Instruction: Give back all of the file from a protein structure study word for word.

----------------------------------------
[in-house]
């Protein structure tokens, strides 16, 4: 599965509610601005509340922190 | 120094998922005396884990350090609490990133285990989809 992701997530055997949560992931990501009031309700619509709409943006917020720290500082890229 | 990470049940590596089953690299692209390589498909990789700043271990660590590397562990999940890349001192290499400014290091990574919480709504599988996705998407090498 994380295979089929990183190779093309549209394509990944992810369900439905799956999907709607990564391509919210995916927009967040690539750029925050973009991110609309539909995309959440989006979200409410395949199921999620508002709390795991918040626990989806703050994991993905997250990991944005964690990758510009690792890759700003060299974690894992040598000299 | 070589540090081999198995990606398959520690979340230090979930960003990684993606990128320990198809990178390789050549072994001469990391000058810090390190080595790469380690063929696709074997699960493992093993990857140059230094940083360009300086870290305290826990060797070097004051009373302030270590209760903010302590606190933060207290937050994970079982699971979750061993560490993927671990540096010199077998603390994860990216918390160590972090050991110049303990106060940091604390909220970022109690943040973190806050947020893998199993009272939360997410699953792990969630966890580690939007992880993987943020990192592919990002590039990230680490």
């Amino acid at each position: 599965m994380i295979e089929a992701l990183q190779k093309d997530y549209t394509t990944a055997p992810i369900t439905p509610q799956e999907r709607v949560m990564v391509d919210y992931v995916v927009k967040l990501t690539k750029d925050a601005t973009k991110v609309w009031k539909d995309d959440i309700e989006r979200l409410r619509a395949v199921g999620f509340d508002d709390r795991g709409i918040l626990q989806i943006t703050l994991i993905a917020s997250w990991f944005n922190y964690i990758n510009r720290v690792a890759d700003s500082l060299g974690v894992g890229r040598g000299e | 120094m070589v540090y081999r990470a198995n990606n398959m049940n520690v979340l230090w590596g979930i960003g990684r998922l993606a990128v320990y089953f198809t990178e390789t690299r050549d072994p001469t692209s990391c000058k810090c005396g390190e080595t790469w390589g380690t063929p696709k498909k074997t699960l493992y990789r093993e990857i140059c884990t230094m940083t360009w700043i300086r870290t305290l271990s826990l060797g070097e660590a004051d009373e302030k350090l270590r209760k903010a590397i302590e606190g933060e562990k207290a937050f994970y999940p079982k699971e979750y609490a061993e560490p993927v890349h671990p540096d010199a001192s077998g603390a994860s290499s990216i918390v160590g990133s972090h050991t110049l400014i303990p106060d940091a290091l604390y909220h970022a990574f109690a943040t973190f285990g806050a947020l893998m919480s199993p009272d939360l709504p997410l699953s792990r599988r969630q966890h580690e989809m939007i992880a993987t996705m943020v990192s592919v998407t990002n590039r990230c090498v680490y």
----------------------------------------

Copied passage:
[in-house]
């Protein structure tokens, strides 16, 4: 599965509610601005509340922190 | 120094998922005396884990350090609490990133285990989809 992701997530055997949560992931990501009031309700619509709409943006917020720290500082890229 | 990470049940590596089953690299692209390589498909990789700043271990660590590397562990999940890349001192290499400014290091990574919480709504599988996705998407090498 994380295979089929990183190779093309549209394509990944992810369900439905799956999907709607990564391509919210995916927009967040690539750029925050973009991110609309539909995309959440989006979200409410395949199921999620508002709390795991918040626990989806703050994991993905997250990991944005964690990758510009690792890759700003060299974690894992040598000299 | 070589540090081999198995990606398959520690979340230090979930960003990684993606990128320990198809990178390789050549072994001469990391000058810090390190080595790469380690063929696709074997699960493992093993990857140059230094940083360009300086870290305290826990060797070097004051009373302030270590209760903010302590606190933060207290937050994970079982699971979750061993560490993927671990540096010199077998603390994860990216918390160590972090050991110049303990106060940091604390909220970022109690943040973190806050947020893998199993009272939360997410699953792990969630966890580690939007992880993987943020990192592919990002590039990230680490």
């Amino acid at each position: 599965m994380i295979e089929a992701l990183q190779k093309d997530y549209t394509t990944a055997p992810i369900t439905p509610q799956e999907r709607v949560m990564v391509d919210y992931v995916v927009k967040l990501t690539k750029d925050a601005t973009k991110v609309w009031k539909d995309d959440i309700e989006r979200l409410r619509a395949v199921g999620f509340d508002d709390r795991g709409i918040l626990q989806i943006t703050l994991i993905a917020s997250w990991f944005n922190y964690i990758n510009r720290v690792a890759d700003s500082l060299g974690v894992g890229r040598g000299e | 120094m070589v540090y081999r990470a198995n990606n398959m049940n520690v979340l230090w590596g979930i960003g990684r998922l993606a990128v320990y089953f198809t990178e390789t690299r050549d072994p001469t692209s990391c000058k810090c005396g390190e080595t790469w390589g380690t063929p696709k498909k074997t699960l493992y990789r093993e990857i140059c884990t230094m940083t360009w700043i300086r870290t305290l271990s826990l060797g070097e660590a004051d009373e302030k350090l270590r209760k903010a590397i302590e606190g933060e562990k207290a937050f994970y999940p079982k699971e979750y609490a061993e560490p993927v890349h671990p540096d010199a001192s077998g603390a994860s290499s990216i918390v160590g990133s972090h050991t110049l400014i303990p106060d940091a290091l604390y909220h970022a990574f109690a943040t973190f285990g806050a947020l893998m919480s199993p009272d939360l709504p997410l699953s792990r599988r969630q966890h580690e989809m939007i992880a993987t996705m943020v990192s592919v998407t990002n590039r990230c090498v680490y």